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Gmail: China Versus Google
| published December 30, 2014 |

By Thursday Review staff

It’s not exactly David versus Goliath, and besides, some would make a good argument that the battle is more like Goliath One versus Goliath Two.

The government of China has been on a campaign to reduce the footprint of Gmail across a country with more than a billion people. And beginning on and around Christmas Day, Google’s overall traffic in China has dropped off considerably—the result, Google says, of deliberate technological efforts by Beijing to curtail or eliminate the use of Google’s popular email platform called Gmail. Gmail is free, and it is widely used throughout the world.

According to a Chinese-based non-profit group called Great Fire (, the government in Beijing is engaged in what amounts to censorship on a grand scale. This has been accomplished by migrating most Google-related activity to outside of China’s institutional firewall. Gmail was almost completely shut down for about four days, and according to Google, which is based in California, the problem was not with it, or with its regional equipment located in Hong Kong.

Gmail is the most popular email platform in the world, with tens of millions of users in China.

According to computer experts and hackers, a similar effort by Beijing to push Google’s footprint outside of the national firewall back in June failed, because government networkers left loopholes in the code which allows or disallows traffic to pass. The June attempt to shut down Google was, some human rights activists believe, a move by Beijing to squelch a national conversation and widespread efforts to recognize the 20th anniversary of the military crackdown at Tiananmen Square. Gmail users in China last summer were still able to operate Gmail by simply using other devices and software, such as some Apple products.

The June Google disruptions apparently continued intermittently for several months, and many activists believe that it was the work of the government. Only those using Apple devices and some types of Microsoft products were able to circumvent the ongoing problems.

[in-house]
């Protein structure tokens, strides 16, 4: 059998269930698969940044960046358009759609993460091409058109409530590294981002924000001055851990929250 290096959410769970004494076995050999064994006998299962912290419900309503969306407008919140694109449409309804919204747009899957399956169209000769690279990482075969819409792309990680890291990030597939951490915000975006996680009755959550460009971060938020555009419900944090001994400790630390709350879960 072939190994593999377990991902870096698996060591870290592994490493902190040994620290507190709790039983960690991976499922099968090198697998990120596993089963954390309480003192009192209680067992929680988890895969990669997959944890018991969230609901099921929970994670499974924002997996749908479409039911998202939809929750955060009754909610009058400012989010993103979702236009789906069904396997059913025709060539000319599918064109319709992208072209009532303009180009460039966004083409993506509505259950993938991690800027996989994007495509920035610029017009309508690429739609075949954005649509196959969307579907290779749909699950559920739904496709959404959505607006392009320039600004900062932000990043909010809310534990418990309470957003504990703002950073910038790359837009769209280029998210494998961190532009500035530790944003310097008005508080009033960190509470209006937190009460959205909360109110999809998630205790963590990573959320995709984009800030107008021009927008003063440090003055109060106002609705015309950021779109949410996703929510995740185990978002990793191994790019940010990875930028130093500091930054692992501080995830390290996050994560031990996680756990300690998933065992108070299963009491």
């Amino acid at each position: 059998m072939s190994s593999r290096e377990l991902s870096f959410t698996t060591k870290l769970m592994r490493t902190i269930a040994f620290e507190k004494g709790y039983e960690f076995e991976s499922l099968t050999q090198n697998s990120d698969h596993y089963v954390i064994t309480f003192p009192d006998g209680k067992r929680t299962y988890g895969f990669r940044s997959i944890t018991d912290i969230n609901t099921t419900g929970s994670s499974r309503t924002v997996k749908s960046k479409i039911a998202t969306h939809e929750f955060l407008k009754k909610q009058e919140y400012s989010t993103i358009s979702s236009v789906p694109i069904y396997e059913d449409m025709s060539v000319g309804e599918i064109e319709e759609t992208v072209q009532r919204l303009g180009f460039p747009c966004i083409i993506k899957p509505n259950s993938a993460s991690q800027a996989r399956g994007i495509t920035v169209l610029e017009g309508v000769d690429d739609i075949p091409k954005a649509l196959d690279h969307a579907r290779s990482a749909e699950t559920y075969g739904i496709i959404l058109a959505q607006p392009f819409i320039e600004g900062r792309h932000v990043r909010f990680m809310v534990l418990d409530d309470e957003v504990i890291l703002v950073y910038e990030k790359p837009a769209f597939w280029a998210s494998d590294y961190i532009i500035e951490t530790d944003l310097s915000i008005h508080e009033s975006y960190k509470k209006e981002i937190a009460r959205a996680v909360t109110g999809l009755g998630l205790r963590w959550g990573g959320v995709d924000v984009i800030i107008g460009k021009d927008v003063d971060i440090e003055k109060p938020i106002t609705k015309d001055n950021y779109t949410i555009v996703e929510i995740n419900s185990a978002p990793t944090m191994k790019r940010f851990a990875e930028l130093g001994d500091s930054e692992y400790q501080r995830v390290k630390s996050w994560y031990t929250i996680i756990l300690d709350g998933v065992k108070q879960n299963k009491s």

But the most recent shutdown, according to Great Fire and others (including thousands of Gmail users in China with alternate contacts with the rest of the world) say that all forms of Gmail access were effectively squelched starting last week.

For its part, government spokespersons in Beijing say they know nothing of any official attempt to restrict access to Gmail or other Google products or services. But Google’s own analysts and cyber sleuths say that whatever has inhibited access to Gmail is emanating from within China (and affecting only those in China), and is not related Google hardware or software. Furthermore, according to some computer experts, such a widespread shutdown within a country could only be the work of a top government agency. Human rights activists in China have long feared that Beijing might ramp up its controls over internet access.

Beginning late yesterday (Monday), Google and Gmail services began to flicker back to life, though the most recent reports from China indicate that the service is much slower and clumsier than before the outage.

Google and the government of China have been at loggerheads before. In 2010, Google coders discovered that Beijing had launched a cyber-attack against the popular search engine and against Gmail users with Chinese internet addresses. Among other things, Google claims that China was stealing it intellectual property, and was harvesting the personal data of users in China in an effort to spy on its citizens and to flag potential dissidents.

Gmail has approximately 425 million users in almost every country. Popular with individual users, it is also widely used by small and medium-sized businesses who want a less expensive platform for email service.

Related Thursday Review articles:

Was It Worth All The Fuss?; Thursday Review staff; Thursday Review; December 26, 2014.

Will Hong Kong’s Protest Movement Falter?; R. Alan Clanton; Thursday Review; November 26,2014.